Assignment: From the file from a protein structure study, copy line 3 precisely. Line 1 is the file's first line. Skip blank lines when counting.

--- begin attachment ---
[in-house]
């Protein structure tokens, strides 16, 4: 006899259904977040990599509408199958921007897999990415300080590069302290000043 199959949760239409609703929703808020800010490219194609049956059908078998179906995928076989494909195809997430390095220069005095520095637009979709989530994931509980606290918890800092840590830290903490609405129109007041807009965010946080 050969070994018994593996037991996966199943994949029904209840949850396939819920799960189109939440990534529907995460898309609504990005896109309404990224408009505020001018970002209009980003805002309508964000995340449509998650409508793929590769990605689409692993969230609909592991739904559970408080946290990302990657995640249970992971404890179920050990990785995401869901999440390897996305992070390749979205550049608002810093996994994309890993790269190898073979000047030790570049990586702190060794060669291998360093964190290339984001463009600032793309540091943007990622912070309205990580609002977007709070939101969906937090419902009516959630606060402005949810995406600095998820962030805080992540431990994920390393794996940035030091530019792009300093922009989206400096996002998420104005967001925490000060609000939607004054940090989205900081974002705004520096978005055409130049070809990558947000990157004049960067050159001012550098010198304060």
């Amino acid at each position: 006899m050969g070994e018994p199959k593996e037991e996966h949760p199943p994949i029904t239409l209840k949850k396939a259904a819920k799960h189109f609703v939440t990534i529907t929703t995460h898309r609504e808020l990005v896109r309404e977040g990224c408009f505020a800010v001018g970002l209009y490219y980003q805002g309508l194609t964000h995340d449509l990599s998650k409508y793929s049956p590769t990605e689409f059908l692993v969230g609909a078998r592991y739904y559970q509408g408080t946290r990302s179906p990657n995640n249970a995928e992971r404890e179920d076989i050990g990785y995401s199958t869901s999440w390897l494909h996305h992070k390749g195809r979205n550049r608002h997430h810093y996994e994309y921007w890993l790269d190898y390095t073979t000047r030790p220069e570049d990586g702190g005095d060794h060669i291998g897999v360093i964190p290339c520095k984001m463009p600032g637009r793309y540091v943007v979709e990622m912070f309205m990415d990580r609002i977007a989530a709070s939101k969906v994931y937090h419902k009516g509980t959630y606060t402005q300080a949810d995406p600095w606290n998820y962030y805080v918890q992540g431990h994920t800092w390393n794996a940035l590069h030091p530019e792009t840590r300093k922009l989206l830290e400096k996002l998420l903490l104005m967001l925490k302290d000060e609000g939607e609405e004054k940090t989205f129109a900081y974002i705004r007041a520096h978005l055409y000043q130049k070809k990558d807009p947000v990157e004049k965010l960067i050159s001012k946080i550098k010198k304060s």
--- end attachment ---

């Amino acid at each position: 006899m050969g070994e018994p199959k593996e037991e996966h949760p199943p994949i029904t239409l209840k949850k396939a259904a819920k799960h189109f609703v939440t990534i529907t929703t995460h898309r609504e808020l990005v896109r309404e977040g990224c408009f505020a800010v001018g970002l209009y490219y980003q805002g309508l194609t964000h995340d449509l990599s998650k409508y793929s049956p590769t990605e689409f059908l692993v969230g609909a078998r592991y739904y559970q509408g408080t946290r990302s179906p990657n995640n249970a995928e992971r404890e179920d076989i050990g990785y995401s199958t869901s999440w390897l494909h996305h992070k390749g195809r979205n550049r608002h997430h810093y996994e994309y921007w890993l790269d190898y390095t073979t000047r030790p220069e570049d990586g702190g005095d060794h060669i291998g897999v360093i964190p290339c520095k984001m463009p600032g637009r793309y540091v943007v979709e990622m912070f309205m990415d990580r609002i977007a989530a709070s939101k969906v994931y937090h419902k009516g509980t959630y606060t402005q300080a949810d995406p600095w606290n998820y962030y805080v918890q992540g431990h994920t800092w390393n794996a940035l590069h030091p530019e792009t840590r300093k922009l989206l830290e400096k996002l998420l903490l104005m967001l925490k302290d000060e609000g939607e609405e004054k940090t989205f129109a900081y974002i705004r007041a520096h978005l055409y000043q130049k070809k990558d807009p947000v990157e004049k965010l960067i050159s001012k946080i550098k010198k304060s």